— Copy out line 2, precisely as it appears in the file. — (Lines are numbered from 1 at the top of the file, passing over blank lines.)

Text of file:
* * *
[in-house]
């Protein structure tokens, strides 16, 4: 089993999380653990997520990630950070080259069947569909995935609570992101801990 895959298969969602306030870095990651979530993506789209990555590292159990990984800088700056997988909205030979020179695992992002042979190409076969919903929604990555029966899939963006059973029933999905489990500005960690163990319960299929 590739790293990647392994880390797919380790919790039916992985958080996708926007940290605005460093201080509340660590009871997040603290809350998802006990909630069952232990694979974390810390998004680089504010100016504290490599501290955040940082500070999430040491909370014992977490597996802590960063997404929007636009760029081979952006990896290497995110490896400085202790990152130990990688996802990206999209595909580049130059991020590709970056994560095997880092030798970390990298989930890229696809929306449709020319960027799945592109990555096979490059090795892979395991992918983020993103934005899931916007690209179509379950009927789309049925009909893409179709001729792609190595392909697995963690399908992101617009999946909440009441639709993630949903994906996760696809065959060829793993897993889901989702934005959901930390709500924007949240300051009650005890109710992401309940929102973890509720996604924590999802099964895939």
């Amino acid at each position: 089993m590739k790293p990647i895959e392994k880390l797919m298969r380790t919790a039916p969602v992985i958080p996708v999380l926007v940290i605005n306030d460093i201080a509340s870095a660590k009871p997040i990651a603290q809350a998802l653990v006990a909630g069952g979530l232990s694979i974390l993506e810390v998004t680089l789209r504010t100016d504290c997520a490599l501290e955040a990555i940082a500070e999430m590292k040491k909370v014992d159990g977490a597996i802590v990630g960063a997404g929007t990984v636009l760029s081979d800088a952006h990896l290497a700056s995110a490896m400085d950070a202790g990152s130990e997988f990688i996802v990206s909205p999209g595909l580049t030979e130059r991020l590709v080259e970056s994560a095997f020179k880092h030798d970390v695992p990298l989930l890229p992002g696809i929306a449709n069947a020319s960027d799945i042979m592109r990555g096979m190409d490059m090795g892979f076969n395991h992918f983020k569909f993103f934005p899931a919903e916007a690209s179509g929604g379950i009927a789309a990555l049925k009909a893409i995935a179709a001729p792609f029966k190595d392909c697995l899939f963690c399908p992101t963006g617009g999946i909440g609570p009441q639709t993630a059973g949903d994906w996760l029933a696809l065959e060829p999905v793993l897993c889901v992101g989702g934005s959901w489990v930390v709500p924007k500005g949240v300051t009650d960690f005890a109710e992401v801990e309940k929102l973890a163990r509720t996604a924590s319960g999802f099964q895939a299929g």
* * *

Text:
């Protein structure tokens, strides 16, 4: 089993999380653990997520990630950070080259069947569909995935609570992101801990 895959298969969602306030870095990651979530993506789209990555590292159990990984800088700056997988909205030979020179695992992002042979190409076969919903929604990555029966899939963006059973029933999905489990500005960690163990319960299929 590739790293990647392994880390797919380790919790039916992985958080996708926007940290605005460093201080509340660590009871997040603290809350998802006990909630069952232990694979974390810390998004680089504010100016504290490599501290955040940082500070999430040491909370014992977490597996802590960063997404929007636009760029081979952006990896290497995110490896400085202790990152130990990688996802990206999209595909580049130059991020590709970056994560095997880092030798970390990298989930890229696809929306449709020319960027799945592109990555096979490059090795892979395991992918983020993103934005899931916007690209179509379950009927789309049925009909893409179709001729792609190595392909697995963690399908992101617009999946909440009441639709993630949903994906996760696809065959060829793993897993889901989702934005959901930390709500924007949240300051009650005890109710992401309940929102973890509720996604924590999802099964895939």